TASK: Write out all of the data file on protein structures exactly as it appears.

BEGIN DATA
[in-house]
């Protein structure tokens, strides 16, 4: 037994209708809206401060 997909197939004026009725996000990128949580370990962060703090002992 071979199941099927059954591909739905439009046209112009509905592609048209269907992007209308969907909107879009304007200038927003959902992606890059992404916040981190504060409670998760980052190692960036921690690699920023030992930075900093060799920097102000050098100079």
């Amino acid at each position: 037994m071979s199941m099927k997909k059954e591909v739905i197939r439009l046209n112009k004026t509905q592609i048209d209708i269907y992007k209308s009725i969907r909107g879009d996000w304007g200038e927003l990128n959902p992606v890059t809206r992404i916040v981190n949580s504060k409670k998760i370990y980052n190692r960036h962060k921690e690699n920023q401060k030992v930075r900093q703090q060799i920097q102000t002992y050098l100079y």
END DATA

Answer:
[in-house]
């Protein structure tokens, strides 16, 4: 037994209708809206401060 997909197939004026009725996000990128949580370990962060703090002992 071979199941099927059954591909739905439009046209112009509905592609048209269907992007209308969907909107879009304007200038927003959902992606890059992404916040981190504060409670998760980052190692960036921690690699920023030992930075900093060799920097102000050098100079």
């Amino acid at each position: 037994m071979s199941m099927k997909k059954e591909v739905i197939r439009l046209n112009k004026t509905q592609i048209d209708i269907y992007k209308s009725i969907r909107g879009d996000w304007g200038e927003l990128n959902p992606v890059t809206r992404i916040v981190n949580s504060k409670k998760i370990y980052n190692r960036h962060k921690e690699n920023q401060k030992v930075r900093q703090q060799i920097q102000t002992y050098l100079y």